General Health

Moderate wine drinkers have a lower risk to die from any cause (lower total  mortality risk) than those who abstain or drink heavily. This widely accepted association is known as the J-curve. This J-curve is attributable to the beneficial effect on cardiovascular health which compensates the negative effects of some cancers resulting in a lower risk to die from any possible cause. The relative risk of dying is lowest among light to moderate drinkers and increased among abstainers. However, the risk increases dramatically with each drink above moderation. Thus, while one or two glasses can be considered “good for your health”, drinking more than what guidelines suggest will not provide more benefits, only more harm.

 

If consumed in excess, alcoholic beverages increase the exposure to a wide range of risk factors whereby the risk rises with the amount of alcohol consumed. Thus, it is crucial to prevent abusive consumption. Alcohol abuse is associated with a range of long-term chronic diseases that reduce the quality of life. These include hypertension, cardiovascular problems, cirrhosis of the liver, alcohol dependence, various forms of cancer, alcohol-related brain damage and a range of other problems. Not only the amount of alcohol but also the drinking patterns are important. Findings from a meta analysis support results from other studies that binge drinking is detrimental to heart health. The authors concluded that it is best for drinkers to avoid binge drinking -- not only because of the possible heart effects, but also because of more immediate risks, like accidents and violence.

 

In addition to health issues resulting from excessive alcohol consumption, there are social consequences, both for the drinker and for others in the community. The consequences include harm to family members (including children), to friends and colleagues as well as to bystanders and strangers.

 

The above summary provides an overview of the topic, for more details and specific questions, please refer to the articles in the database.

 

 

OBJECTIVE: To investigate whether poor self-rated health and psychological distress are differentially associated with drinking trajectories over time. METHODS: From the Stockholm Public Health Cohort, two subcohorts surveyed in 2002-2010-2014 and 2006-2010-2014 (n=23 794 and n=34 667 at baseline, respectively) were used. Alcohol consumption, self-rated health, psychological distress (measured by General Health Questionnaire-12), lifestyle factors and longstanding illness were assessed by questionnaires. Demographic and socioeconomic variables were obtained by register linkage. Logistic regression was fitted to assess the associations with eight alcohol consumption trajectories, which were constructed among 30 228 individuals (13 898 and 16 330 from the 2002 and 2006 subcohorts, respectively) with measures of consumption at three time points. RESULTS: Compared with stable moderate drinkers, all other trajectories…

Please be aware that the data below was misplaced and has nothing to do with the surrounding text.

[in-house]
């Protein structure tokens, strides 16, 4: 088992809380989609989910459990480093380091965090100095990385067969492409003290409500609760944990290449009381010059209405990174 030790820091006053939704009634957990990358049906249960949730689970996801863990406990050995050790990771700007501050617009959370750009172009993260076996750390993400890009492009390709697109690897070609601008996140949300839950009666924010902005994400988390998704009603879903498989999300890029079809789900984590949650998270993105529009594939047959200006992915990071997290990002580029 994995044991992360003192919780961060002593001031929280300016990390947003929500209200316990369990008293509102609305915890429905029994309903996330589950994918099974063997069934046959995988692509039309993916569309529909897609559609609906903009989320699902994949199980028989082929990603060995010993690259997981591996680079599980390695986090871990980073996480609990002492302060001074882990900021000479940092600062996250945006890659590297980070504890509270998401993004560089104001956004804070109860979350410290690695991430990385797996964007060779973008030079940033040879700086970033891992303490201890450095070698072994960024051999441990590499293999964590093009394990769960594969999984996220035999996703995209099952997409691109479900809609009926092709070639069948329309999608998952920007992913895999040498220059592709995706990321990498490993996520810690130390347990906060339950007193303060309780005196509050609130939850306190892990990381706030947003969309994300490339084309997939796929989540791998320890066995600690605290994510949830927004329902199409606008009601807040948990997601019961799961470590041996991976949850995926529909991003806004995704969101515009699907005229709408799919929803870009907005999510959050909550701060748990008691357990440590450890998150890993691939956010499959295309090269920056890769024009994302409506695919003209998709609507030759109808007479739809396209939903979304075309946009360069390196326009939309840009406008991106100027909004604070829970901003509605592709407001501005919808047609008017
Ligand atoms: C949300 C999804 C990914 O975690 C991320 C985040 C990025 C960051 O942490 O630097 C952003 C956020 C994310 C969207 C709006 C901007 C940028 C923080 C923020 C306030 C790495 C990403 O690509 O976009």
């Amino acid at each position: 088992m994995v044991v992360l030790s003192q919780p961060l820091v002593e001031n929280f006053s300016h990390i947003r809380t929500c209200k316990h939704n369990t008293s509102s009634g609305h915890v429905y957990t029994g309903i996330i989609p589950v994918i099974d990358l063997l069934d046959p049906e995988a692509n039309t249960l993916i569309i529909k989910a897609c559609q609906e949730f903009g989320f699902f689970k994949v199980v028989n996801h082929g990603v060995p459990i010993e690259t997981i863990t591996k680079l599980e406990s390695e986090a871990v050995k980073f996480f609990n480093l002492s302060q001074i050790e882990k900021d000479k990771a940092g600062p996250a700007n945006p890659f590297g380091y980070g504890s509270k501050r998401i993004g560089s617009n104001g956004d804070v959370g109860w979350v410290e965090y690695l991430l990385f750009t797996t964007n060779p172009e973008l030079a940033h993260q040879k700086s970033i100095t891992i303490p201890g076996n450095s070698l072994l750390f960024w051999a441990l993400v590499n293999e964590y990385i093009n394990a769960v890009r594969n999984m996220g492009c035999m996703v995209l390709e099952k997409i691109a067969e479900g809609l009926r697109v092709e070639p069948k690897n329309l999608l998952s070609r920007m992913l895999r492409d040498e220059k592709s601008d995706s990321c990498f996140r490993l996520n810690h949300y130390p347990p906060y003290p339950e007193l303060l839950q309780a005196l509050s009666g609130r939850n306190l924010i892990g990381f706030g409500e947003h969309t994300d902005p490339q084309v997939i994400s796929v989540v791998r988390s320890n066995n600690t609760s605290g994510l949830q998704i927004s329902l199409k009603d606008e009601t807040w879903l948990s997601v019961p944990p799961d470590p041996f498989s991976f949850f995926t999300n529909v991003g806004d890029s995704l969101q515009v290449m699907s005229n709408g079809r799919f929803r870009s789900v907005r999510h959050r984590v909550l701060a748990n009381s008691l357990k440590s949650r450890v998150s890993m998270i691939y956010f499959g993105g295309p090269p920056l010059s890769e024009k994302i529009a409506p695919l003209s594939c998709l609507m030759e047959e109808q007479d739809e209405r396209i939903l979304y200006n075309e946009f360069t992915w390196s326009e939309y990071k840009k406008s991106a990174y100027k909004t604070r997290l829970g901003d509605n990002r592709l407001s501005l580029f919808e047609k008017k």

For almost a century, the scientific community is aware of the J-shaped curve between alcohol consumption and all-cause mortality. Moderate drinkers seem to live longer than both abstainers and heavy drinkers. These epidemiological observations regarding moderate alcohol consumption and beneficial health effects have been incessantly scrutinised for confounding and bias. This viewpoint discusses previous and recent criticisms regarding the J-shaped curve between alcohol consumption and total mortality risk. The controversies regarding the J-shaped curve between alcohol consumption and mortality are ongoing, as well as the debate among scientists in this area of research, resulting in conflicting messages in media and in different alcohol guidelines. Although it appears quite difficult to come up with a position statement only based on the…
AIMS: To review the effectiveness of workplace interventions in reducing alcohol consumption among employees. METHODS: Systematic search of science databases from inception till May 2018 for trials where an intervention was tested against a control and data presented as amount of alcohol consumed per week. Quality of trials was assessed by Cochrane risk of bias tool. Meta-analysis was performed with random-effects model and pooled mean difference (MD) was reported with 95% confidence interval. Publication bias was assessed using Egger's test. RESULTS: Seven trials with 1291 participants could be included. No outcome assessments were blinded. There was positive effect of workplace intervention on reduction of alcohol consumption with pooled MD of -2.25 [95% CI: -4.20 to -0.30]. The effect was only…
This paper aims to analyse Generation Y consumers'preferences for, interest in and attitudes towards different formats of health warnings onwine labels in two countries with different legal approaches: France and Italy. A Discrete Choice Experiment was realized on a sample of 500wine consumers. Three warning options were applied: the long-term effect of drinking (brain damage); a short-term effect (car crash) and nowarning option. Four attributes composed the choice set: alcohol content; framing of warning statement; warning size and position. Findingsreveal that both the general degree of attention to the label and the level of visibility of the warnings are low, as are their effectiveness inchanging consumption. Generation Y tend to prefer the "no logo option", short-term effects warnings and a…
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